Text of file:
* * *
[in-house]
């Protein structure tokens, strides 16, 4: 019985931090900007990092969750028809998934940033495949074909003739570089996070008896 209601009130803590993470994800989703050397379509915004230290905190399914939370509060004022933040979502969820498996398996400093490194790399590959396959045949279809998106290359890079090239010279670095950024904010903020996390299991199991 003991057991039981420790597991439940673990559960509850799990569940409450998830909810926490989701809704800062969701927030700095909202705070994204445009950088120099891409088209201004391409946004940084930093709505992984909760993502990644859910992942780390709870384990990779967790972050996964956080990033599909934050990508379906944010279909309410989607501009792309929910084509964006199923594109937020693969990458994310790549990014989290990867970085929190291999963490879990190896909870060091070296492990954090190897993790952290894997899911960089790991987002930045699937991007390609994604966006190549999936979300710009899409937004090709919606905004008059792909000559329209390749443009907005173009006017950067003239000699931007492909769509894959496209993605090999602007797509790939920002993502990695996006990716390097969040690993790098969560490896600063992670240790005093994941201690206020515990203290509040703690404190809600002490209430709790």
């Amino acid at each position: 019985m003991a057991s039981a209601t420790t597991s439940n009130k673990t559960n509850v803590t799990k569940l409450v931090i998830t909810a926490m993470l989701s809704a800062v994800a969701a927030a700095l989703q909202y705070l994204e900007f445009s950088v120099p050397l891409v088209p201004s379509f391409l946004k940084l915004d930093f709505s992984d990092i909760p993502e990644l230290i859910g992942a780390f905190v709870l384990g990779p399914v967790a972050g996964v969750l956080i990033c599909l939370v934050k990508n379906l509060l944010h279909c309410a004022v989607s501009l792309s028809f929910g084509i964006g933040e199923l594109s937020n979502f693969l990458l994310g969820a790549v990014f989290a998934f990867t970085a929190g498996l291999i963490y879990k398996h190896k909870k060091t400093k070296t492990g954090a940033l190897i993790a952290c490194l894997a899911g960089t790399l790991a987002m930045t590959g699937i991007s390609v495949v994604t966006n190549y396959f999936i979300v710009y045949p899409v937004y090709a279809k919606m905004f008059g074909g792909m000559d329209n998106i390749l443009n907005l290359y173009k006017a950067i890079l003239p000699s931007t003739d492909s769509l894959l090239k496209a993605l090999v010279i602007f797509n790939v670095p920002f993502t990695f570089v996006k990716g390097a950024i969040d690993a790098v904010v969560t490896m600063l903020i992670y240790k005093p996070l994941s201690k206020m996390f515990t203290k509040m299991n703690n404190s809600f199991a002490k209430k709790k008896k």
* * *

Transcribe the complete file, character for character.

[in-house]
């Protein structure tokens, strides 16, 4: 019985931090900007990092969750028809998934940033495949074909003739570089996070008896 209601009130803590993470994800989703050397379509915004230290905190399914939370509060004022933040979502969820498996398996400093490194790399590959396959045949279809998106290359890079090239010279670095950024904010903020996390299991199991 003991057991039981420790597991439940673990559960509850799990569940409450998830909810926490989701809704800062969701927030700095909202705070994204445009950088120099891409088209201004391409946004940084930093709505992984909760993502990644859910992942780390709870384990990779967790972050996964956080990033599909934050990508379906944010279909309410989607501009792309929910084509964006199923594109937020693969990458994310790549990014989290990867970085929190291999963490879990190896909870060091070296492990954090190897993790952290894997899911960089790991987002930045699937991007390609994604966006190549999936979300710009899409937004090709919606905004008059792909000559329209390749443009907005173009006017950067003239000699931007492909769509894959496209993605090999602007797509790939920002993502990695996006990716390097969040690993790098969560490896600063992670240790005093994941201690206020515990203290509040703690404190809600002490209430709790």
């Amino acid at each position: 019985m003991a057991s039981a209601t420790t597991s439940n009130k673990t559960n509850v803590t799990k569940l409450v931090i998830t909810a926490m993470l989701s809704a800062v994800a969701a927030a700095l989703q909202y705070l994204e900007f445009s950088v120099p050397l891409v088209p201004s379509f391409l946004k940084l915004d930093f709505s992984d990092i909760p993502e990644l230290i859910g992942a780390f905190v709870l384990g990779p399914v967790a972050g996964v969750l956080i990033c599909l939370v934050k990508n379906l509060l944010h279909c309410a004022v989607s501009l792309s028809f929910g084509i964006g933040e199923l594109s937020n979502f693969l990458l994310g969820a790549v990014f989290a998934f990867t970085a929190g498996l291999i963490y879990k398996h190896k909870k060091t400093k070296t492990g954090a940033l190897i993790a952290c490194l894997a899911g960089t790399l790991a987002m930045t590959g699937i991007s390609v495949v994604t966006n190549y396959f999936i979300v710009y045949p899409v937004y090709a279809k919606m905004f008059g074909g792909m000559d329209n998106i390749l443009n907005l290359y173009k006017a950067i890079l003239p000699s931007t003739d492909s769509l894959l090239k496209a993605l090999v010279i602007f797509n790939v670095p920002f993502t990695f570089v996006k990716g390097a950024i969040d690993a790098v904010v969560t490896m600063l903020i992670y240790k005093p996070l994941s201690k206020m996390f515990t203290k509040m299991n703690n404190s809600f199991a002490k209430k709790k008896k």